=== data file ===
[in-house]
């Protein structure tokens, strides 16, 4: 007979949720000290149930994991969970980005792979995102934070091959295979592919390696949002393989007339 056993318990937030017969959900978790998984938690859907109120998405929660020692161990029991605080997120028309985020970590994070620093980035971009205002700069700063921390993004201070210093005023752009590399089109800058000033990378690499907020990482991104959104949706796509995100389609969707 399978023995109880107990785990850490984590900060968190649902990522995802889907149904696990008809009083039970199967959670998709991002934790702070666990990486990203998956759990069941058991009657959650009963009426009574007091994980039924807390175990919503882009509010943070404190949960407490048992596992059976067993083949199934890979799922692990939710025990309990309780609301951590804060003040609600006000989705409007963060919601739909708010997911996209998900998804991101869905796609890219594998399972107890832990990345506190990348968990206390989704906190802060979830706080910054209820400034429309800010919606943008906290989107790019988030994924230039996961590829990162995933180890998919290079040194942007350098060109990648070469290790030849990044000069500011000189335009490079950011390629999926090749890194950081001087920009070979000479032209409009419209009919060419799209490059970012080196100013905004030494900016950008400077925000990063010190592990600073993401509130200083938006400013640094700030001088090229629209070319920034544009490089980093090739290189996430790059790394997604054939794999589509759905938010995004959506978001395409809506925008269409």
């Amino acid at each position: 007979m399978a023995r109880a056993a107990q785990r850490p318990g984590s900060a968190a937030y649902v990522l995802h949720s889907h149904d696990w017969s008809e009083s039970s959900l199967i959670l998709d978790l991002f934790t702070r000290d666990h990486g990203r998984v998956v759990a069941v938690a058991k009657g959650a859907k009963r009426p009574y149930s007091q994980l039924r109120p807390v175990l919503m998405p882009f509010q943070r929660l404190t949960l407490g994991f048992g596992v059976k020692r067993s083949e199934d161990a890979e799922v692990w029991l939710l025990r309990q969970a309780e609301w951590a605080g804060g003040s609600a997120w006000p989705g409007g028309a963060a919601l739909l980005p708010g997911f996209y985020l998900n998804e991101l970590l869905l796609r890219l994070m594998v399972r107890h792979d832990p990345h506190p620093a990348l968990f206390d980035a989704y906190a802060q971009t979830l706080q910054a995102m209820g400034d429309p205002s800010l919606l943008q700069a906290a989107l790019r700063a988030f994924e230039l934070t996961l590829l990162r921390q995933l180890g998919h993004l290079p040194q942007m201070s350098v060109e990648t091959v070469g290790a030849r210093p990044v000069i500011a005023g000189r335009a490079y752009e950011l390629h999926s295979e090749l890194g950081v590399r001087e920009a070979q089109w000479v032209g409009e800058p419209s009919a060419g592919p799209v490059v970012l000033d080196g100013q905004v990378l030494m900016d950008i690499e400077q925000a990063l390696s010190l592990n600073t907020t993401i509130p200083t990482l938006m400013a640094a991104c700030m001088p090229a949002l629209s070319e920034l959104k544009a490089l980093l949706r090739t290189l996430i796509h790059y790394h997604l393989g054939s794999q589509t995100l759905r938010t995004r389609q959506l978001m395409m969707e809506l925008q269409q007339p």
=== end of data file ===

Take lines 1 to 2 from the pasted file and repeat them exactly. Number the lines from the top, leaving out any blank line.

[in-house]
């Protein structure tokens, strides 16, 4: 007979949720000290149930994991969970980005792979995102934070091959295979592919390696949002393989007339 056993318990937030017969959900978790998984938690859907109120998405929660020692161990029991605080997120028309985020970590994070620093980035971009205002700069700063921390993004201070210093005023752009590399089109800058000033990378690499907020990482991104959104949706796509995100389609969707 399978023995109880107990785990850490984590900060968190649902990522995802889907149904696990008809009083039970199967959670998709991002934790702070666990990486990203998956759990069941058991009657959650009963009426009574007091994980039924807390175990919503882009509010943070404190949960407490048992596992059976067993083949199934890979799922692990939710025990309990309780609301951590804060003040609600006000989705409007963060919601739909708010997911996209998900998804991101869905796609890219594998399972107890832990990345506190990348968990206390989704906190802060979830706080910054209820400034429309800010919606943008906290989107790019988030994924230039996961590829990162995933180890998919290079040194942007350098060109990648070469290790030849990044000069500011000189335009490079950011390629999926090749890194950081001087920009070979000479032209409009419209009919060419799209490059970012080196100013905004030494900016950008400077925000990063010190592990600073993401509130200083938006400013640094700030001088090229629209070319920034544009490089980093090739290189996430790059790394997604054939794999589509759905938010995004959506978001395409809506925008269409």